A copper awl, the oldest metal object, was recently discovered in a grave at Tel Tsaf in Israel. The awl dated to 5100 B.C. to 4600 B.C. and tells us that metals were traded much earlier than previously believed. The woman in the grave died at about 40 years old and since she was buried with the awl it suggests she must have been a very important person. She also had a belt made up of ostrich egg shell beads. The copper awl is about .2 inches wide and 1.6 inches long. In Huxley Memorial Lecture, D.J. Cunningham explains that Professor Hultgren had examined an awl and found it to be 170-180 when measuring its Brinell hardness numbers.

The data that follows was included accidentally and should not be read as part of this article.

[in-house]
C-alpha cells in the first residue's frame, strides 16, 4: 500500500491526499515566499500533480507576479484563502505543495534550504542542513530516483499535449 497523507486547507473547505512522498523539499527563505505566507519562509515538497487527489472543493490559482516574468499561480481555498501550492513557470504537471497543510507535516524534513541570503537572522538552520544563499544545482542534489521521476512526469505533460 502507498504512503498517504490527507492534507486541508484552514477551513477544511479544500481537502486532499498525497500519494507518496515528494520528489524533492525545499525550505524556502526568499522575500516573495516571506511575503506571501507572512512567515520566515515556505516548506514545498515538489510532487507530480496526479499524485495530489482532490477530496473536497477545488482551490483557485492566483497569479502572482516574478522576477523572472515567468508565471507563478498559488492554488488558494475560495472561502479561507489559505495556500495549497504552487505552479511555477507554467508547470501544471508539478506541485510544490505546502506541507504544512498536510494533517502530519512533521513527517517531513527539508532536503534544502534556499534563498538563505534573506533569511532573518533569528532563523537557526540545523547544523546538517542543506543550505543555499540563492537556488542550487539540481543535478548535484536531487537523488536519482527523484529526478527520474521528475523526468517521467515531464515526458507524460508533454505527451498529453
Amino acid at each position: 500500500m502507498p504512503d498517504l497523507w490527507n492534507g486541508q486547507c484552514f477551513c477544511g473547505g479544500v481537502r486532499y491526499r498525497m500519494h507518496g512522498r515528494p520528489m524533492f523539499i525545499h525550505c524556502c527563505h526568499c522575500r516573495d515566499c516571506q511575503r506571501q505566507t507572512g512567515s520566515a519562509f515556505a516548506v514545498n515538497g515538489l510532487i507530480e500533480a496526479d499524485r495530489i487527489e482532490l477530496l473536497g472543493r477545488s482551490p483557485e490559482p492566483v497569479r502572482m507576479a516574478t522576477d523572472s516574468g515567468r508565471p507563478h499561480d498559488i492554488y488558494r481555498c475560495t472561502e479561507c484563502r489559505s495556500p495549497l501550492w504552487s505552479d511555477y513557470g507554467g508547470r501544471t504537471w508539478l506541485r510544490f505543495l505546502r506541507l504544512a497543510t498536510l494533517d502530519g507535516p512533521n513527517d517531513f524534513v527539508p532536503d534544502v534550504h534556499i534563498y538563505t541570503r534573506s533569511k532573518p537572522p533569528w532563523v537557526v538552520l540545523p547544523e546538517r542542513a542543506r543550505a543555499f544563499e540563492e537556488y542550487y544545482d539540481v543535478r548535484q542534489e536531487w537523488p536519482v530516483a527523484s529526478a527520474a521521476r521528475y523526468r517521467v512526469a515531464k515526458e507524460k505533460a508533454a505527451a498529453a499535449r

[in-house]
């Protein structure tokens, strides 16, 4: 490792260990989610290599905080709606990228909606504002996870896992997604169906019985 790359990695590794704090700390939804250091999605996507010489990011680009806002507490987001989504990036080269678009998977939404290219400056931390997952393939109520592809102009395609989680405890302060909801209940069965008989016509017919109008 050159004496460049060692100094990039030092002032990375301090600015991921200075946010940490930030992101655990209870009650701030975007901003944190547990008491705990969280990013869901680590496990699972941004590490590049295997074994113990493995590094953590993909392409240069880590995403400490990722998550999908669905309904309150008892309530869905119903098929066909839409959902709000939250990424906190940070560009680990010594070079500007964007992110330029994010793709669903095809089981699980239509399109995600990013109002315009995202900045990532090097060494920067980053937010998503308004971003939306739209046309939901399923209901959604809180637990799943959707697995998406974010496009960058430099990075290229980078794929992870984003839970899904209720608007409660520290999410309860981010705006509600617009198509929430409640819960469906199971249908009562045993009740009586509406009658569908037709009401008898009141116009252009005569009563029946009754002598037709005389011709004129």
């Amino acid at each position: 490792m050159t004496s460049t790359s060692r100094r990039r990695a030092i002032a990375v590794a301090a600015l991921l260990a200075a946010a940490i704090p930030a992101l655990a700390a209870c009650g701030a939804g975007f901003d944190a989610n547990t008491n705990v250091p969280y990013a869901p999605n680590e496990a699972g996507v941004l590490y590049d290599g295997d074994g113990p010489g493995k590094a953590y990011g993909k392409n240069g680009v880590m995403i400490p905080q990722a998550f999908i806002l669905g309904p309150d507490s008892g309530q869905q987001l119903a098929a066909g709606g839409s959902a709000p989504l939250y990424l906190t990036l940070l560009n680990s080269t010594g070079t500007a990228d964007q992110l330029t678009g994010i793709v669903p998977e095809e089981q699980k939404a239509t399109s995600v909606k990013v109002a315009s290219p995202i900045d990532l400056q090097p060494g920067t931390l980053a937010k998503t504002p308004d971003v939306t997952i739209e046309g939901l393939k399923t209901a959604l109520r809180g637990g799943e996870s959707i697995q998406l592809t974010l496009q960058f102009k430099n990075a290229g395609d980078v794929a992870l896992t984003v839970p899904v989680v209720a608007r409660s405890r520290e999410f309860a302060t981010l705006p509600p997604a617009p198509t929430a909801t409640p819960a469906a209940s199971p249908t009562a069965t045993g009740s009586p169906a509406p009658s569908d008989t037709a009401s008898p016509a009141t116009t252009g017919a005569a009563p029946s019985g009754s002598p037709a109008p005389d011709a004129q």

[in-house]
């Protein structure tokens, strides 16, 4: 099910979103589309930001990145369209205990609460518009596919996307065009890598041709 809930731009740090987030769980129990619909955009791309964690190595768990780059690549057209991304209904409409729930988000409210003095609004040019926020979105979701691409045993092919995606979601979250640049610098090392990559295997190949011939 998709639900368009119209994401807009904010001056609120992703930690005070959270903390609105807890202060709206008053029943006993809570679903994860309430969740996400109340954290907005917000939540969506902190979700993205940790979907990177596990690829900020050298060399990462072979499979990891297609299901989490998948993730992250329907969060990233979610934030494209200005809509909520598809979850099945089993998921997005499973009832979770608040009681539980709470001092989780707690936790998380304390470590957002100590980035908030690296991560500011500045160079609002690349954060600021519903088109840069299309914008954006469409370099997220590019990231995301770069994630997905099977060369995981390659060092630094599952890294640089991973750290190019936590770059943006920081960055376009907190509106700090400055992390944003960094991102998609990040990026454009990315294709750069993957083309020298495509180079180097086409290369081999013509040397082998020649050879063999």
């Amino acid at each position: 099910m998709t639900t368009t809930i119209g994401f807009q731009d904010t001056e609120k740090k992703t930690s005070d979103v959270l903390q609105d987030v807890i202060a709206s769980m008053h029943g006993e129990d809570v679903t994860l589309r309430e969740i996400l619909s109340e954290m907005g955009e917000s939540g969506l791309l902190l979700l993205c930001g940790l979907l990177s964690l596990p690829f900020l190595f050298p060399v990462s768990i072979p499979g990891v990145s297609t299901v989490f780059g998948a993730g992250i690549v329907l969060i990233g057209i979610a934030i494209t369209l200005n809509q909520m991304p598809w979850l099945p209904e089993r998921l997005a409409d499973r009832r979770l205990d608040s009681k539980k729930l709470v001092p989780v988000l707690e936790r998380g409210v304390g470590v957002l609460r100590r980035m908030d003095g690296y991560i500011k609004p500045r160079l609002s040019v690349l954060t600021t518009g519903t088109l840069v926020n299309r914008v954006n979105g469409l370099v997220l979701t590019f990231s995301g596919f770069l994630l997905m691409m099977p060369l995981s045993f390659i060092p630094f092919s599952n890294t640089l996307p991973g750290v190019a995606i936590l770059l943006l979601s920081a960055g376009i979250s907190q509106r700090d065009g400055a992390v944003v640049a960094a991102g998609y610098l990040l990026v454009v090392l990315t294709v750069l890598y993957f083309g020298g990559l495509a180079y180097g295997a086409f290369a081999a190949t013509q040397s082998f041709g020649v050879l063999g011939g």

To read the full article by Charles Q. Choi on Live Science, click HERE.